Curbside Book Review: Truck by John Jerome

While I cannot quantify what it truly is, there is enough of a certain hook within John Jerome’s book Truck to have compelled a book review.

Was it subject matter?  Yes, but no.

Was it his writing style?  No, but maybe.

It’s hard to say but that hook exists nonetheless.

Purchasing this book was an act of expediency.  My wife was purchasing a rather specialized book from a non-Amazonian bookselling website.  The shipping costs were exorbitant, although she was within a few dollars of free shipping.  Perusing subjects for about three minutes, I quickly found this book, a book I cannot recall ever hearing about.

Culled from the web.


The hook was set with the online description.  Jerome has a goal of rebuilding a 1950 Dodge pickup (Hook #1?), he is at a point in life where he has become more introspective (Hook #2?), and he has a strained relationship with technology (Hook #3?).  The premise is highly relatable.

Perhaps another hook is Jerome’s book being vastly different from the last two I’ve read.  This follows my having read Andy Rooney’s My War and William L. Shirer’s Rise and Fall of the Third Reich.  Palate cleanser?  Not really, but I sought something far different from the last two.

Truck succeeds on that front.

Admittedly, I am not a voracious book reader.  Part of my non-voracious reading is due to displeasure in sitting still for long.  Also, I prefer to experience life first-hand.  Long ago my mother kept extolling the virtues of books and one can do anything or go anywhere with one.  My response was asking why would I care to do that when I could take that same time and have my own adventure.

That last sentiment has softened somewhat over the years.

Jerome’s book appears to have been written in 1974 or 1975 and was first published in 1977.  The rebuild of his truck was in late 1972 and early 1973 as he makes reference to the death of President Truman in December 1972 as being in the midst of his rebuilding efforts; Jerome even names his pickup The Harry S Truman.  Early in the book Jerome discusses his thoughts about how pickups for personal, non-business use are simply a fad and how a new one could cost as much as $6,000.  It is obvious the latter has changed and he was misreading the former.

It would be interesting to know Jerome’s assessment of how the Big 3 truck makers of Dodge/Ram, Ford, and General Motors have evolved over the years.  This is the closest to Jerome’s blue, short-bed Dodge one can purchase as of 2024.  Ford and GM still produce a regular cab, short bed pickup.  At least for now.

Yet, in describing his yearning and zeal to rehabilitate what was then a $200 pickup, Jerome appears to somewhat defeat, or at least defang, his own arguments about faddishness.  With obvious enthusiasm, he explains his daydream about how his rebuilt truck will infuse positivity into all aspects of his life.  Not only would his truck allow him to haul at will whatever needs hauling but having a truck will be so great it will even eliminate the rock in the soil of his New Hampshire homestead.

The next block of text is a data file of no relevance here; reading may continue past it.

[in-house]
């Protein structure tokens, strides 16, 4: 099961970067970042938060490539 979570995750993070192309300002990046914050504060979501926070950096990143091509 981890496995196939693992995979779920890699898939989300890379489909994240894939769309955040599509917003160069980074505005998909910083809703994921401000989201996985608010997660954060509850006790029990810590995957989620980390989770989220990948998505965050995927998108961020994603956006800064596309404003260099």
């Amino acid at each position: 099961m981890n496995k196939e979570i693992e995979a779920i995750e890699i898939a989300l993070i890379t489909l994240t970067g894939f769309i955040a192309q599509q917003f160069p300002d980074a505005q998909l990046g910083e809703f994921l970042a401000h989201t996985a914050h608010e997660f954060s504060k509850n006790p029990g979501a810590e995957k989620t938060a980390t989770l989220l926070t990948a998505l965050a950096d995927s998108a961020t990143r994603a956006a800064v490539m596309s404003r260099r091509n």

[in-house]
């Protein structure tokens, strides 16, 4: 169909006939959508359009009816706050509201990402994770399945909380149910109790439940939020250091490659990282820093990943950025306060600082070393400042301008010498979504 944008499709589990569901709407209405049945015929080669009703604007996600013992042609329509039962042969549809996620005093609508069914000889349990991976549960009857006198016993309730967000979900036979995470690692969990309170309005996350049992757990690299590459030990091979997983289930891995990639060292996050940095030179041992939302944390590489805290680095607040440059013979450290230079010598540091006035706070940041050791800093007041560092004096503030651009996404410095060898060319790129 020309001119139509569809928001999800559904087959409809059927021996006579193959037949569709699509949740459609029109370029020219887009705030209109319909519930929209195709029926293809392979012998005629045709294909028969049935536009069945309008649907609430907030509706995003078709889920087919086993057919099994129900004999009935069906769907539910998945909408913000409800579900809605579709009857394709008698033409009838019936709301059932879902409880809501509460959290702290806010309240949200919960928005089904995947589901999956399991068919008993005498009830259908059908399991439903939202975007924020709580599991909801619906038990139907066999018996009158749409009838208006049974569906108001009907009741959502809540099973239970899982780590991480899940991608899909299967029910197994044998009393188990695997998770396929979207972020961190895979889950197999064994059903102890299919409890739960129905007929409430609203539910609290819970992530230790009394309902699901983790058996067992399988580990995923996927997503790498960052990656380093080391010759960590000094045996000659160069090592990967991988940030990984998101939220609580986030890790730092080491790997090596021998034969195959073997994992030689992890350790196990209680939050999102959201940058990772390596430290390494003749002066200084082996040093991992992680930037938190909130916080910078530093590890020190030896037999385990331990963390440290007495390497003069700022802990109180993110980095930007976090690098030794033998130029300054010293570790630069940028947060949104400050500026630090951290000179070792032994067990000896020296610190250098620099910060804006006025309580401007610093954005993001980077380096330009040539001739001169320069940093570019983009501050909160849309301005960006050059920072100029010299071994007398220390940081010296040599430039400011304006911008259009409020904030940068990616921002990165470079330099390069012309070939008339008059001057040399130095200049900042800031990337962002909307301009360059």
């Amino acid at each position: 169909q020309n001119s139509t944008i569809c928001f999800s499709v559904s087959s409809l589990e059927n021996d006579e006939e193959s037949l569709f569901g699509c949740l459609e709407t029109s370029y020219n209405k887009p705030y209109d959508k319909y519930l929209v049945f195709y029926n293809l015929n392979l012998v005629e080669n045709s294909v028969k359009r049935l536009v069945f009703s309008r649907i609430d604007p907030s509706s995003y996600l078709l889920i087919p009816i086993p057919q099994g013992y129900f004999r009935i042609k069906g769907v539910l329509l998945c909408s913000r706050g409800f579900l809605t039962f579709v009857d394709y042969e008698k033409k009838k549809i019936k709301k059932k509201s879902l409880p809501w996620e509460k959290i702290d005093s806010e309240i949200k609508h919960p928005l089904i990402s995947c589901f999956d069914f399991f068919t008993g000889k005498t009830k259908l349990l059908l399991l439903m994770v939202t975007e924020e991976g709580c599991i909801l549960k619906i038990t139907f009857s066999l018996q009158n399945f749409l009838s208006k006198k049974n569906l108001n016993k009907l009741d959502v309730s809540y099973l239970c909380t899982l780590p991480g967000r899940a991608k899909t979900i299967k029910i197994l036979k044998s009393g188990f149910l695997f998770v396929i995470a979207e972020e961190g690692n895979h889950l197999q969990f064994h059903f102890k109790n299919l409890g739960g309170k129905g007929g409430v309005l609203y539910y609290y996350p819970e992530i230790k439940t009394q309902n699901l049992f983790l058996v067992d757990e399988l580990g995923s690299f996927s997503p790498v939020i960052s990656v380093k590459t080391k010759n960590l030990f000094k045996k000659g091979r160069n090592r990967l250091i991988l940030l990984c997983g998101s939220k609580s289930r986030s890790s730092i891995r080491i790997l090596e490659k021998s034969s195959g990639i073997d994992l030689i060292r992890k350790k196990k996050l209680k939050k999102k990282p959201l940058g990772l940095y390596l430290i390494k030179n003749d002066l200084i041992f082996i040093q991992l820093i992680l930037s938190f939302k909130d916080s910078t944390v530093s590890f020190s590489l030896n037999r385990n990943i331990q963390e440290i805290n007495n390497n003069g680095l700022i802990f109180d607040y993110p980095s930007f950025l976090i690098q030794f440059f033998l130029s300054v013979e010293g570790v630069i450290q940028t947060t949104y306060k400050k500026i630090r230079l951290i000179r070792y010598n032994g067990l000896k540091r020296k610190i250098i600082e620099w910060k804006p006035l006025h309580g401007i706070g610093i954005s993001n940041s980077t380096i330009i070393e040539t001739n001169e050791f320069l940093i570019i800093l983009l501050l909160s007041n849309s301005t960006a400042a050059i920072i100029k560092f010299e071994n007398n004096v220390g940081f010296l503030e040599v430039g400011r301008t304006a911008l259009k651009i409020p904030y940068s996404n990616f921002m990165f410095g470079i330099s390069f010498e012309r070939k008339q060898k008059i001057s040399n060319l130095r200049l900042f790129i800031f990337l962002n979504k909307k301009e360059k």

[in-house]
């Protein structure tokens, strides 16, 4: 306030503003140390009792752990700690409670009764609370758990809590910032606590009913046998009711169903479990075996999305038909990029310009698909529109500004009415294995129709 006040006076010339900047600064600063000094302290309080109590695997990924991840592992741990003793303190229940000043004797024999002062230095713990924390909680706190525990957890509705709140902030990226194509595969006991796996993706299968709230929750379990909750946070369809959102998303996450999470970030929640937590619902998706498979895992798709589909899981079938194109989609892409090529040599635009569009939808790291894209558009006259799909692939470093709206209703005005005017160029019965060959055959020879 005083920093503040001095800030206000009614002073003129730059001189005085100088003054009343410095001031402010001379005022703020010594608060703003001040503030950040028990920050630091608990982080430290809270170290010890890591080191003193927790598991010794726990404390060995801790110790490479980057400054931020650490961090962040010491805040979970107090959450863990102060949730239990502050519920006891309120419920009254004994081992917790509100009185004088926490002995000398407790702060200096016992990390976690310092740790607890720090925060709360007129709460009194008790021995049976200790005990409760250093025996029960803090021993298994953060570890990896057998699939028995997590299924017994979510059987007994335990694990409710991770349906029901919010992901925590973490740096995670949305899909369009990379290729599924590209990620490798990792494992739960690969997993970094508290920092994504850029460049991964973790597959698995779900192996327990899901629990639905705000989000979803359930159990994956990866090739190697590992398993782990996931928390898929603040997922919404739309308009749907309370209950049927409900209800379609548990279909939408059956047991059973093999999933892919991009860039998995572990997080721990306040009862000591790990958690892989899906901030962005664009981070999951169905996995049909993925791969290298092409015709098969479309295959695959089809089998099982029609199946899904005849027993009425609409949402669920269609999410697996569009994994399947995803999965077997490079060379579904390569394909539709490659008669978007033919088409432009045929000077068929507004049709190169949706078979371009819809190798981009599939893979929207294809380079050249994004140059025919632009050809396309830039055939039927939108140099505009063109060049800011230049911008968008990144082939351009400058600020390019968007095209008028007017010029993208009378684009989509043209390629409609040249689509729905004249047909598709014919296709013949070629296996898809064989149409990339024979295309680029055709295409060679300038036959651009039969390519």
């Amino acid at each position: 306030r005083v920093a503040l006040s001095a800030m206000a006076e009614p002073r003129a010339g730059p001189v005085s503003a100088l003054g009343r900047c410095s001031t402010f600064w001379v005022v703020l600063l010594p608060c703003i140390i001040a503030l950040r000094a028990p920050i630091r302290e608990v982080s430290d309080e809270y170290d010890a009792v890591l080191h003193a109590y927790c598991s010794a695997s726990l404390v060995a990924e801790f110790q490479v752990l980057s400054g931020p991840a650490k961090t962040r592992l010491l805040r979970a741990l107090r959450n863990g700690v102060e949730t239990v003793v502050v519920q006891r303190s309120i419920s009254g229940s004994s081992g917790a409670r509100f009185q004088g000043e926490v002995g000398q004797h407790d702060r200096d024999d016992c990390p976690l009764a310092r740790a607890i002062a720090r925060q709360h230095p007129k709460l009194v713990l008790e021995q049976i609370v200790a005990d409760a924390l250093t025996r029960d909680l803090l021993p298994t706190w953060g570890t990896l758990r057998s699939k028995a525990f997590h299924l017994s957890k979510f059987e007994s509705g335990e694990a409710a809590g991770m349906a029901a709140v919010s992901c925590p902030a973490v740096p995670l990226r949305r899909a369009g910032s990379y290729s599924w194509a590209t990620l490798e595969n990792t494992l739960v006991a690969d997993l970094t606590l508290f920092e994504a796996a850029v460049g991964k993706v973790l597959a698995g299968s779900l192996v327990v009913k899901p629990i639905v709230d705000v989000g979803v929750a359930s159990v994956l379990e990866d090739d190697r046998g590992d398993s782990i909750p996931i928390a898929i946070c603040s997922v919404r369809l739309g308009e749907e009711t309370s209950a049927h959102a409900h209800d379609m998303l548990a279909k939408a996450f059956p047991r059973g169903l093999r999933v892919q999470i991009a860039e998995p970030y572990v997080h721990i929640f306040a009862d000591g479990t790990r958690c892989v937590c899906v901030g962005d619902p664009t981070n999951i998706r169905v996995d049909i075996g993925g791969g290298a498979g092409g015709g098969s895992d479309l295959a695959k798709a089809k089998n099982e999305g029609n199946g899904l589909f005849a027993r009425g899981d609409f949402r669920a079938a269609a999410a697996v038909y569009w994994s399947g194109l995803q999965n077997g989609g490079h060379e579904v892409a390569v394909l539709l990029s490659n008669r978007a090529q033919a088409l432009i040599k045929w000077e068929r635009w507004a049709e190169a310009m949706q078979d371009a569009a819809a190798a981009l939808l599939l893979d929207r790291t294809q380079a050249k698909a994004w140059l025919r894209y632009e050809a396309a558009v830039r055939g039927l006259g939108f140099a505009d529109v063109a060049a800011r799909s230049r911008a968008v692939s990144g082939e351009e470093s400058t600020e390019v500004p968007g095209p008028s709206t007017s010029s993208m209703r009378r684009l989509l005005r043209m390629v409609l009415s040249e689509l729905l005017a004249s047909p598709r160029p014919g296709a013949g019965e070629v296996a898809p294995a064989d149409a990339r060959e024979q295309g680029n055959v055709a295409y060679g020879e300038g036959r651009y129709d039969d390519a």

Another Dodge culled from the web.


Throughout his internal debate, and even during the process of rebuilding his Dodge, Jerome fights with the increasing invasion of technology into everyday life.  His quandary is about when technology changed from benign to malignancy, what amount of technology is personally acceptable, and how much is simply there for technology’s sake?

It’s a prescient question that is likely even more relevant in 2024 than it was in the mid-1970s.  Have we, as a society, incorporated too much technology?

His struggle prompted thought, particularly when thinking of it in terms of interpersonal communication, with a recent event having helped stimulate thought in that direction.

Consider…once upon a time, if you needed to contact a person, you went to see them.  This methodology then expanded to writing a letter.  Choices then expanded to telegrams.  Then phone calls.  Later, emails.  Now, to exacerbate the clutter, there are text messages and online videoconferences plus other methods I am undoubtedly overlooking.  Despite all these advances are we as a society truly better communicating with each other now than at any prior point in history?

Expanding this technological struggle in terms of Jerome’s 1950 Dodge, have we truly bettered ourselves in the realm of transportation?  Jerome’s Dodge had a carbureted, flat-head, gas powered straight-six and a three-speed manual transmission.  As Jerome observed, automotive technology had transitioned greatly from 1950 to the time he wrote this book in the mid-1970s.

Think about it; to extend his observation, since 1950 the automotive landscape has evolved into having overhead valve engines, automatic transmissions, high performance V8s, overhead cams, fuel injection, turbochargers, variable valve timing, cylinder deactivation, computerized engine management…the list is long.

The dilemma is all this technology has succeeded in what?  More complex machines that still do what a 1950 Dodge pickup does…haul your load of cow shit from Point A to Point B.  The end result is still the same.

Jerome’s book is ostensibly about a 1950 Dodge although he successfully explores an abundance of other subjects along the way.  That is the true hook of Jerome’s book.  It is one of the best confirmations yet that life is all about the journey and all the tangential voyages that happen during the journey; the destination is quite secondary.

Truck is a truly worthwhile read.